MICHAEL WOLSEY: Come on ye girls in green, show us how it’s done
IT has been a very good year for women’s sport, culminating in some thrilling contests at Wimbledon.
For me, it started last summer with the World Cup exploits of the Irish hockey team.
I was in Spain at the time and watched several of their games in a bar where people of all nationalities seemed to be cheering our girls in green. I’d guess most of these fans had never seen a hockey match and, like me, were pretty hazy about the rules.
There were shouts for ‘offside’ and ‘handball’ and a guy at a table beside me wondered why they couldn’t catch the ball and strike it in mid-air. “I suppose that’s the difference between camogie and hurling,” he suggested to his exasperated wife, who pointed out that he wasn’t watching camogie and tried to explain some of the finer points of hockey.
He wasn’t listening. He was too busy cheering. We all were.
It was great seeing an Irish team perform on a world stage before a big crowd. I never use that phrase ‘I’m proud to be Irish’, but I was proud that day when our hockey team qualified for the World Cup final.
For as long as there has been a game called hockey, women have played it. So it was no great surprise that it was our women’s team who made it first to the big time.
But Irish women have also been excelling at sports that were once regarded as male-only.
I was sceptical about whether women could play rugby – real rugby, not the tag version that has become so popular. In 2013 the Irish women proved me wrong, winning the Six Nations with a Grand Slam.
Next year the team – led by Niamh Briggs, the galloping garda from Waterford – beat New Zealand and topped their World Cup pool.
They won the Six Nations again the following year. The team has slipped a bit since then. But they introduced me to the women’s game which I now happily watch, knowing that it can be just as exciting as the men’s version. Or just as boring. Because there is nothing magical about women in sport. At the top level they are elite athletes and they will have good days and bad days – just like the men.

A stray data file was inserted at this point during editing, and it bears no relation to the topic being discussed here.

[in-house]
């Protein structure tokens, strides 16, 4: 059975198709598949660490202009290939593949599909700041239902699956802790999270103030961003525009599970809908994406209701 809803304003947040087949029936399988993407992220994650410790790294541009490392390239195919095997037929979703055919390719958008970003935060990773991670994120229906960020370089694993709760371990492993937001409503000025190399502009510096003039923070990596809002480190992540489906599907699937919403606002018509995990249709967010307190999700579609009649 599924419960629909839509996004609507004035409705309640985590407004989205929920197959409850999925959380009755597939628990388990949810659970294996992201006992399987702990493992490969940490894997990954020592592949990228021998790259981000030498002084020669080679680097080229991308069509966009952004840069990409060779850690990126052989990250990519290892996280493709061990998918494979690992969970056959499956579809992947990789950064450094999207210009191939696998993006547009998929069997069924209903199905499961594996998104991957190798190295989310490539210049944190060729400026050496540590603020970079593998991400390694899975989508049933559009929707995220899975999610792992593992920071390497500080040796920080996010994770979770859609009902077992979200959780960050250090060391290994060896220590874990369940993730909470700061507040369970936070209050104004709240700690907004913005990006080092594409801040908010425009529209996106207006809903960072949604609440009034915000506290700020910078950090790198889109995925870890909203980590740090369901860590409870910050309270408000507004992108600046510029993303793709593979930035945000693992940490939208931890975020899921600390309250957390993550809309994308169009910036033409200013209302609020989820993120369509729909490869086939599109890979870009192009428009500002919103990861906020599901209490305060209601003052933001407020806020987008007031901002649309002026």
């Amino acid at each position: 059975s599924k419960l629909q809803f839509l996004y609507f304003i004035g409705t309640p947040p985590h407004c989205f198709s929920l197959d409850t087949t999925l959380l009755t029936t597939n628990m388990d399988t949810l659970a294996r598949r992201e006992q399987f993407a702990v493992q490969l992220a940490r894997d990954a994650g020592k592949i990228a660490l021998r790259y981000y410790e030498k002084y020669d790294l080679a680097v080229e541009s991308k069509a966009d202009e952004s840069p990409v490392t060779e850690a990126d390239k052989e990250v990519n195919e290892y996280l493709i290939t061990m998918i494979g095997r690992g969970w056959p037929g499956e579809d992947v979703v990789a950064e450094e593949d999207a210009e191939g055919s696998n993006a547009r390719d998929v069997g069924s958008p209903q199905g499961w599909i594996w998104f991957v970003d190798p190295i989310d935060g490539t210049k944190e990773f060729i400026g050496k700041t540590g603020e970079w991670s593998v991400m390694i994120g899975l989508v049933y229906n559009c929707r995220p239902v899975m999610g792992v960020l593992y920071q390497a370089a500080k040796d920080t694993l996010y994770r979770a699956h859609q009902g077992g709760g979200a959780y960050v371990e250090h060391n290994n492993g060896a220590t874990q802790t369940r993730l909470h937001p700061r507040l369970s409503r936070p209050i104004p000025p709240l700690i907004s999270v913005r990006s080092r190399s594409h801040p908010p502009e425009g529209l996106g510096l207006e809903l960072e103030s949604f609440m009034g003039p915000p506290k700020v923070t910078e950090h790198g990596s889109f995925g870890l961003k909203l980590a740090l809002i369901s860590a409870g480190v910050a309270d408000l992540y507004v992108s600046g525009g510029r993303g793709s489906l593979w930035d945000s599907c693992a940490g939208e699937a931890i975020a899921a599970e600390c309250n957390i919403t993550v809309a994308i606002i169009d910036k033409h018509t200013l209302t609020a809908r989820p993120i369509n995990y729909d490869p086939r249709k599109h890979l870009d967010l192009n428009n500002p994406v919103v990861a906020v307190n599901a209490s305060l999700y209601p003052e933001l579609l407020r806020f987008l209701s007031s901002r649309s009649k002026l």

If I was sceptical about women playing rugby, I was downright hostile to the idea of women boxing. I’m not sure why. In part, I think, it was an old-fashioned view about what was appropriate for ‘ladies’ but also, to be honest, a belief that they wouldn’t be any good at a sport I have always liked.
Katie Taylor proved me wrong. She is a fine boxer with the guile, skill and courage that are the mark of true champions.
Women’s sport needs role models. And, sure enough, a string of women have followed Katie and restored Irish amateur boxing to the top rank.
I would love to see an Irish soccer team in the women’s World Cup. It was a great tournament. The women showed individual skills as good as any the men can produce. They lacked some tactical awareness, I thought, but they made up for that with other things their game lacked. There was no pouting or pretending to be injured. There were no attempts to get opposition players booked or sent off.
There were (with a few exceptions) no mass arguments with the referee. There was no segregation of the fans and no offensive songs or vicious chants about players on the other side.
Will it last, I wonder? Or will matching the success of the men’s game mean adopting its worst aspects?
I have been hearing for years how women at the top would improve the conduct of business and politics. Sadly, I see no evidence of it. Female CEOs and prime ministers behave no better than their make equivalents.
Maybe sportswomen will set a better example.